The term was coined in 1999 by Dr. Harry Hoffman, a former US Navy flight surgeon, Prof Chris Winder, a toxicologist at the University of New South Wales, Sydney, and Jean Christophe Balouet, a French environmental forensics expert, who claimed that breathing air in an airline cabin could be toxic.
This week, the Telegraph newspaper reported that a coroner in the U.K. has warned that exposure to toxic fumes in plane cabins pose a health risk to frequent fliers and aircrew. British coroner Sheriff Stanhope Payne urged British Airways and the Civil Aviation Authority to take “urgent action to prevent future deaths”, after the death of British Airways pilot Richard Westgate.
Westgate died in December 2012 at the age of 43. For years he suffered from health problems, including severe headaches, mental confusion, sight problems and insomnia, he believed were caused by toxic fumes leaked into the cabin air.
According to the Aerotoxic Association, a group formed in 2007 to address this syndrome, one in 2,000 flights is recorded as a “fume event,” where toxic oil from the jet engines leaks into cabins. Air crewmembers that say they have had their careers cut short started the association and are making the public aware of the possible exposure to fliers.
How does it happen?
Almost all commercial aircraft utilize a system that compresses air from the engines in order to pressurize the cabin. In the event of a faulty seal, oil particles can enter the cabin creating that “fume event.” The only exception at this point is the Boeing 787 Dreamliner that doesn’t utilize this system.
Air monitoring systems
Airlines are supposed to monitor the air in the cabins and keep them at levels deemed safe by authorities. According to the airlines, they do just that. When a breakdown occurs, and an event takes place, oxygen masks can be deployed. Airlines like USAir have hired toxicologists to consult on the impact of exposure to an oil fume leak. In their findings, they state that exposure to fumes is at such a low dose, and for such a short time, that they don’t match the data on health risks.
Should You Be Concerned?
The average flier makes one or two trips a year, making this a nonissue for most. The odds of your being on a plane, with a “fume event,” is one in 2,000, says the Aerotoxic Association. You should be more concerned about the truck or bus you’re driving behind on the way to work than you should be about an issue with oil fumes on a plane. This changes for airline crews as well as frequent fliers. For those, like me, who fly almost every week, reports of aerotoxic syndrome can be a little disconcerting.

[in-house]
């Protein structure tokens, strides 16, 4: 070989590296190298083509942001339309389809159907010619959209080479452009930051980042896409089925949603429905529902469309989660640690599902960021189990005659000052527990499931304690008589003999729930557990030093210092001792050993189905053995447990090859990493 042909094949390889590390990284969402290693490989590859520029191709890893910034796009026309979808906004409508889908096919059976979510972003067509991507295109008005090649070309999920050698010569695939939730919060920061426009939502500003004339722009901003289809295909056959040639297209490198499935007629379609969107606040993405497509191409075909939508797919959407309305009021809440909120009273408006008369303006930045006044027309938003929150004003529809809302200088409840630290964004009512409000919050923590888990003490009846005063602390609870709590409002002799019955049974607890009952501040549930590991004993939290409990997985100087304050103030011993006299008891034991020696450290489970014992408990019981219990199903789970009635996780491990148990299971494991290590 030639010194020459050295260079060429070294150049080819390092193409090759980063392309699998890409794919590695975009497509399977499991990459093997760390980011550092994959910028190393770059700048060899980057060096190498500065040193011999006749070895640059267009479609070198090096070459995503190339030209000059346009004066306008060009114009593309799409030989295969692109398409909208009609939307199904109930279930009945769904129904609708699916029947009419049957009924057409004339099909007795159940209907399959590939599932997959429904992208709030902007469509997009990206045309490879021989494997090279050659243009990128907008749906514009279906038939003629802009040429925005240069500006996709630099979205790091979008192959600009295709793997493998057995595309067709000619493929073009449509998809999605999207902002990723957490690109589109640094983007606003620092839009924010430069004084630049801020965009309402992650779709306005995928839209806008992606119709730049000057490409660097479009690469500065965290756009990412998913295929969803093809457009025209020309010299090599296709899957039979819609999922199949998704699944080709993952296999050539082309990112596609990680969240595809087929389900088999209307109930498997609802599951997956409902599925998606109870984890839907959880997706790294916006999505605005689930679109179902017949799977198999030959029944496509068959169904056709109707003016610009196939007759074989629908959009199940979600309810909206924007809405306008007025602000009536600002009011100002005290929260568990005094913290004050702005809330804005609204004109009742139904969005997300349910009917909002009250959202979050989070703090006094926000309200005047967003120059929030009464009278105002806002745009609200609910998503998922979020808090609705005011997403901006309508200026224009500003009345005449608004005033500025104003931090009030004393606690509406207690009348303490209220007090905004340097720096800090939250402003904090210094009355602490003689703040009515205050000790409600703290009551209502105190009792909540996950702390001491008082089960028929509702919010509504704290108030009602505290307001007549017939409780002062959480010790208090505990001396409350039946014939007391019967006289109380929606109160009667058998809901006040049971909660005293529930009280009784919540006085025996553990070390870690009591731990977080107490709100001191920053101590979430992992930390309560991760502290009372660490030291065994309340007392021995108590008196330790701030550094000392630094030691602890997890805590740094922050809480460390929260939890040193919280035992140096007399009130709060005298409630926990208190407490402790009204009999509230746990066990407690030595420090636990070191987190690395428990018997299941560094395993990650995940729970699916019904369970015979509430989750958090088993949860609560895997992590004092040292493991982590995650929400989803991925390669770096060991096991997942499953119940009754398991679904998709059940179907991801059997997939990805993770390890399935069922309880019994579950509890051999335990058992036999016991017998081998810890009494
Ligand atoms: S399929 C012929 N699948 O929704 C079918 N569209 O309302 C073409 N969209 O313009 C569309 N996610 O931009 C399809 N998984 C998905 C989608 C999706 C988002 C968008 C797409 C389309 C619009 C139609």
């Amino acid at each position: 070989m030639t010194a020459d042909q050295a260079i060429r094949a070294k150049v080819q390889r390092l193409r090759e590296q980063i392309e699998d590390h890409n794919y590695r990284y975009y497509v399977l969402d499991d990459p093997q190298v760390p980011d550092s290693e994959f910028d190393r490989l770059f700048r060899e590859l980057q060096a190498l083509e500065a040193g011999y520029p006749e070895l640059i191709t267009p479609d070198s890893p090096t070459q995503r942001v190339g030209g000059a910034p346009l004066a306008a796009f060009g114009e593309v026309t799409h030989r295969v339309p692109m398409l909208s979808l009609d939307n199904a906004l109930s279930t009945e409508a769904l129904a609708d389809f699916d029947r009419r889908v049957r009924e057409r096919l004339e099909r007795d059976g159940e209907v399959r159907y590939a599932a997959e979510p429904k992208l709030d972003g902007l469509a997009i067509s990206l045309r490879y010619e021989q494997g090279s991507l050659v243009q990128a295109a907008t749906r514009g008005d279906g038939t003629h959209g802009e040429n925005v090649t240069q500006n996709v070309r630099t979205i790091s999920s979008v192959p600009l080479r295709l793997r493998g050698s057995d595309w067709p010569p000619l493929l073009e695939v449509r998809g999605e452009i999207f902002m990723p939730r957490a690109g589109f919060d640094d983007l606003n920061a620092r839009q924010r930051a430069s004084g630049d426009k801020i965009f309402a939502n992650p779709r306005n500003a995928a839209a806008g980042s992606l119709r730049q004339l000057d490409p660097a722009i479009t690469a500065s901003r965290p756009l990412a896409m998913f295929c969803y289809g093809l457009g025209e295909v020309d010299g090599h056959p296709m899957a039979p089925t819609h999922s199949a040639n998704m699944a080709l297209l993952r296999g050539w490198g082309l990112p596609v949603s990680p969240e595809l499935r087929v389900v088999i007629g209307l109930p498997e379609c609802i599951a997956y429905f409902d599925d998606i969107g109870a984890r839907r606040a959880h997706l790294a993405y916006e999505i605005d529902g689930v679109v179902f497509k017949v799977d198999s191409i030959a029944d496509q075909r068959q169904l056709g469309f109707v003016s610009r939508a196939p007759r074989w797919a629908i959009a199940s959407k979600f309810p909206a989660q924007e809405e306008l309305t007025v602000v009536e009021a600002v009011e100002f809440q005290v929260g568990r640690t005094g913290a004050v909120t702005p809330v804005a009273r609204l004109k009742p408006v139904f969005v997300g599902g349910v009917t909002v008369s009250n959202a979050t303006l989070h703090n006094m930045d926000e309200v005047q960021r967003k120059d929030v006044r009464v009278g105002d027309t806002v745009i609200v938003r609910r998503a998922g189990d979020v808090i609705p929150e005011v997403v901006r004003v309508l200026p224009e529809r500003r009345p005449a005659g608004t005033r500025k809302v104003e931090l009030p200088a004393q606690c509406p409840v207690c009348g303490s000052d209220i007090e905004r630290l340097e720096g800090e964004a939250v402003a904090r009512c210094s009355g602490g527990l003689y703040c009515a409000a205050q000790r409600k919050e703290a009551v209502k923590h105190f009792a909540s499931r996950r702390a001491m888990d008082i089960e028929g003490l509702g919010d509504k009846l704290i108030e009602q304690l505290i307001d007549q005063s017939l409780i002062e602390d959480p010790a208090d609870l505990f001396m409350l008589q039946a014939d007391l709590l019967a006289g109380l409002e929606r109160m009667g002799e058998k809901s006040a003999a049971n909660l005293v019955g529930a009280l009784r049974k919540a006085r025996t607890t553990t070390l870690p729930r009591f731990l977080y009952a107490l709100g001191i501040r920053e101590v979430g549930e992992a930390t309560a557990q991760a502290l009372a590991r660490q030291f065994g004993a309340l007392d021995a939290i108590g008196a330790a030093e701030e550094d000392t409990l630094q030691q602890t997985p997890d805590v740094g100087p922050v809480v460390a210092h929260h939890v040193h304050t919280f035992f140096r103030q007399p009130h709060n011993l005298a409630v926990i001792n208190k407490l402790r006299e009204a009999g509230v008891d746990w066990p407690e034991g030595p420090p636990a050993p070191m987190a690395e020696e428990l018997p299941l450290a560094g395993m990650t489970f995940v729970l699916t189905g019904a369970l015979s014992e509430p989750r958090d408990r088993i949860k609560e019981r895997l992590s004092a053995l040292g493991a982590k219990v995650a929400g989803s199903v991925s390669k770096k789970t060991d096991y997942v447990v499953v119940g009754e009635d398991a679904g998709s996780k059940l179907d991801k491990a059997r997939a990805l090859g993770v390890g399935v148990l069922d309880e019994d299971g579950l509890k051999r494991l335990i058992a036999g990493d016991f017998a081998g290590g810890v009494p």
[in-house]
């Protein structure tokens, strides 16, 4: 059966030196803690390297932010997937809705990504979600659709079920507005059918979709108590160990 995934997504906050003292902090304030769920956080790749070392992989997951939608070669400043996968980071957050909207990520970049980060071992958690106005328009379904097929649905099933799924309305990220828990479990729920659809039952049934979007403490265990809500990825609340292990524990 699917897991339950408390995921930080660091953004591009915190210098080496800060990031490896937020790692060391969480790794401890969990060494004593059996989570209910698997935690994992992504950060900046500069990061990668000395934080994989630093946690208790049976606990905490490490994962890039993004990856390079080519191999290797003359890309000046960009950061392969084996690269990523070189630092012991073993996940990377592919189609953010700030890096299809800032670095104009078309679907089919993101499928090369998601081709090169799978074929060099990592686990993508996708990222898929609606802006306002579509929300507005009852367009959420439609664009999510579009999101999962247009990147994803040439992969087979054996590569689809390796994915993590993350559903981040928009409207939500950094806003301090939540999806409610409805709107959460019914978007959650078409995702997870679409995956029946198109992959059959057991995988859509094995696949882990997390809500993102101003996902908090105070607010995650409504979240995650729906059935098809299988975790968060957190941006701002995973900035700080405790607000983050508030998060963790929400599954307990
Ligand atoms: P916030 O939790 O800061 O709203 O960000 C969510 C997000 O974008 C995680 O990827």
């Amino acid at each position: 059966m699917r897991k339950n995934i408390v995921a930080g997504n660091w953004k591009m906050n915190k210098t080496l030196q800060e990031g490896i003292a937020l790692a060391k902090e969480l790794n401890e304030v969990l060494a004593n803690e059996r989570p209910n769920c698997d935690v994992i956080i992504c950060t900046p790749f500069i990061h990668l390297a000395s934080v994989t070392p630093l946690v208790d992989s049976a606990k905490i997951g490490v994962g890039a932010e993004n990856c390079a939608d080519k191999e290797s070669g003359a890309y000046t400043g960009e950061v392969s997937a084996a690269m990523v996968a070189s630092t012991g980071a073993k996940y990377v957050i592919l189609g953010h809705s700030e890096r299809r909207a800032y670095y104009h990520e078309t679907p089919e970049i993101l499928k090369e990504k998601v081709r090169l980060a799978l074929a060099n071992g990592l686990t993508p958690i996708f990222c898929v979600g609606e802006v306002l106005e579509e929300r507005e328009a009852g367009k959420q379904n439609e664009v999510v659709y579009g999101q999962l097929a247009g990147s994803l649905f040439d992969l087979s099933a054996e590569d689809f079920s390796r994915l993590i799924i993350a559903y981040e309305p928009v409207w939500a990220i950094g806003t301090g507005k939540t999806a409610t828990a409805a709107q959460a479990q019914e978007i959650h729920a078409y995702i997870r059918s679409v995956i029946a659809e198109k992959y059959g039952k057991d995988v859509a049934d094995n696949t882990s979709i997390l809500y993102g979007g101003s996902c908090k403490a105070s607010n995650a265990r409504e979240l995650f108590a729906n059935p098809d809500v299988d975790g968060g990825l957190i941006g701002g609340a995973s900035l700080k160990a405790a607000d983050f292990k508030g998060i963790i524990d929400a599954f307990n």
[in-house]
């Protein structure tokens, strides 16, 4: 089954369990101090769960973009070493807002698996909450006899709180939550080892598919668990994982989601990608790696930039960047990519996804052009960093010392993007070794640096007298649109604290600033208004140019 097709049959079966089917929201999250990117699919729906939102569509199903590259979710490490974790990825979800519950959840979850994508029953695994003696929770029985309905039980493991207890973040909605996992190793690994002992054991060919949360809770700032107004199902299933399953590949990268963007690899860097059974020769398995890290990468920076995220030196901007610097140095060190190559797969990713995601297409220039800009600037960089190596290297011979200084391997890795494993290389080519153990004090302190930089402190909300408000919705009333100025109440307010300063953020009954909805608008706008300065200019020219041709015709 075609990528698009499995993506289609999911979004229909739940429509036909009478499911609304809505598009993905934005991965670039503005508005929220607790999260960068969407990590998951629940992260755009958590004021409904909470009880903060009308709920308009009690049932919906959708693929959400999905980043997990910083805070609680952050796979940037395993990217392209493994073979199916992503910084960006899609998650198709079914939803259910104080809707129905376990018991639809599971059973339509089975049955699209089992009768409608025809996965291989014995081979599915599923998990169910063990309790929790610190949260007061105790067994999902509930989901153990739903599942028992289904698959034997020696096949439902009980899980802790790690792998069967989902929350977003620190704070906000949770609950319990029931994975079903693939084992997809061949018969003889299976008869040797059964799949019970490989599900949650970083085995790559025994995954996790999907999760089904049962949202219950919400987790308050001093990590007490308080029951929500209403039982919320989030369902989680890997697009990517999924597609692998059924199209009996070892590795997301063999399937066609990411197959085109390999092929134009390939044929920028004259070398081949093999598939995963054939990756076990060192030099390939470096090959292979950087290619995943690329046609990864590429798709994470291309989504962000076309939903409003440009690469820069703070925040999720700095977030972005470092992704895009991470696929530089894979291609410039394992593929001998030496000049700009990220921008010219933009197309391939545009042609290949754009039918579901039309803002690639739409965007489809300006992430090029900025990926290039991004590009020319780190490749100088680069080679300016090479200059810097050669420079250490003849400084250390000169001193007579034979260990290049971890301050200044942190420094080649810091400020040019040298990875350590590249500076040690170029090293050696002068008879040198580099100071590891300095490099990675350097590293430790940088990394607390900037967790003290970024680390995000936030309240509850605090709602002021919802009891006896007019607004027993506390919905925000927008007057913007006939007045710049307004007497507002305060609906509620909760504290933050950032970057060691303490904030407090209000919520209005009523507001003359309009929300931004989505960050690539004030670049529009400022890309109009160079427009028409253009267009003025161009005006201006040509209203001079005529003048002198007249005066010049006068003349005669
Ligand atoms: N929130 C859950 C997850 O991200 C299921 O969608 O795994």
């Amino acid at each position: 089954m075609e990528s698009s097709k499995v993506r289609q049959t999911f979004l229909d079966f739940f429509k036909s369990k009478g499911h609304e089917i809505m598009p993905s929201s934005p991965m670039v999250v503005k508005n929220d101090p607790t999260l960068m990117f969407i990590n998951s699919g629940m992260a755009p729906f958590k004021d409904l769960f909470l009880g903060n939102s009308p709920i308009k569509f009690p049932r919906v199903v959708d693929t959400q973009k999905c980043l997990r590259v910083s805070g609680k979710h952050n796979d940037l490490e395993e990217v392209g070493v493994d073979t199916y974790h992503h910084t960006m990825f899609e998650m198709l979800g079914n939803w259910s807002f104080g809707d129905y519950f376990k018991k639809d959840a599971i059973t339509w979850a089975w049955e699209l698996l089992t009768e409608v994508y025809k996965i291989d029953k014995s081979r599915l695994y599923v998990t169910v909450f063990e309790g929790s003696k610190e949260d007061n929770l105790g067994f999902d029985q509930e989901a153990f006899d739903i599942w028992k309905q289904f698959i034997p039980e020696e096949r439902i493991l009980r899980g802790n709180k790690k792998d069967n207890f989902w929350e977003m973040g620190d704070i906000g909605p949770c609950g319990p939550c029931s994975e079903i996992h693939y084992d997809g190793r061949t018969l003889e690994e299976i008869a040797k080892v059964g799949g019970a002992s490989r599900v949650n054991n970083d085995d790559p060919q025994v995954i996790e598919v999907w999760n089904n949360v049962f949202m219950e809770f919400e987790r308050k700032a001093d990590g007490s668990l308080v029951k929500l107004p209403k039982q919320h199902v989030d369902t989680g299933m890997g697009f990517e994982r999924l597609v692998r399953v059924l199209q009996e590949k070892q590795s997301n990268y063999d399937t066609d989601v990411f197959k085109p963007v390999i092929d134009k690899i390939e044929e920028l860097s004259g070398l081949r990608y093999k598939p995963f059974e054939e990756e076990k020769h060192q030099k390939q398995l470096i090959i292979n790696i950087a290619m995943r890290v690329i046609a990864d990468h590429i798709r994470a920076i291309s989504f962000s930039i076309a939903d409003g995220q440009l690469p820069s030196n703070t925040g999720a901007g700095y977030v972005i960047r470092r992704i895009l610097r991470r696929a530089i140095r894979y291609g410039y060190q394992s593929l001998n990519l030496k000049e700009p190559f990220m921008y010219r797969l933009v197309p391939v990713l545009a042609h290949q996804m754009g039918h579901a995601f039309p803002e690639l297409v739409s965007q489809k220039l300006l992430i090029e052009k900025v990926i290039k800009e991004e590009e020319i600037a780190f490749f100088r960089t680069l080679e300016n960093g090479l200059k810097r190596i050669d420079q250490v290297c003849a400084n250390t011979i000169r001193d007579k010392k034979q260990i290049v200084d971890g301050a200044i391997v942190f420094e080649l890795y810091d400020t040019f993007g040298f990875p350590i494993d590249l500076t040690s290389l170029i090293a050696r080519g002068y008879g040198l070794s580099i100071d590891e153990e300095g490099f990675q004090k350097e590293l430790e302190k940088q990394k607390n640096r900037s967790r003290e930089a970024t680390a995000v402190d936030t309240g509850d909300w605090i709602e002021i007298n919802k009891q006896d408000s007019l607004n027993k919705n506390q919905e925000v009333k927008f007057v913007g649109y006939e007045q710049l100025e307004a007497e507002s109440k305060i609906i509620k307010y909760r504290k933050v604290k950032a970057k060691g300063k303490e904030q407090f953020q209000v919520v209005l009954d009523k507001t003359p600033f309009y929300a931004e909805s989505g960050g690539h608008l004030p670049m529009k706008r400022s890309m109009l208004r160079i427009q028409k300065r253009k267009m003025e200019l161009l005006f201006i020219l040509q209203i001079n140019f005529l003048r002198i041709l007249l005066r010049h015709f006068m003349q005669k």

Will a facemask work?
We see travelers, especially in Asia, wearing those light, fabric-based facemasks. We always wonder whether they are trying to avoid spreading something they have, or to avoid catching something. If you think wearing one of these masks will make much of a difference, in the event of exposure, you might want to think again. They will do little to prevent exposure to fumes. If you are truly concerned, a respirator mask might be the answer, but you’ll probably end up freaking out your fellow passengers. It won’t be very comfortable either.
What’s the answer?
Understand that flying at altitudes of 35,000 feet exposes you to a higher level of cosmic radiation than if you were on the ground. That should be your first concern, if you tend to fly as much as a pilot. But then again, peer reviewed studies conclude that airline pilots suffer no higher incidence of cancers than the population as a whole.
So maybe it’s time to take a deep breath and stop worrying about your next flight.
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To learn how toxic fumes affected 20 UK passengers in 2007 on a single fume event flight click here.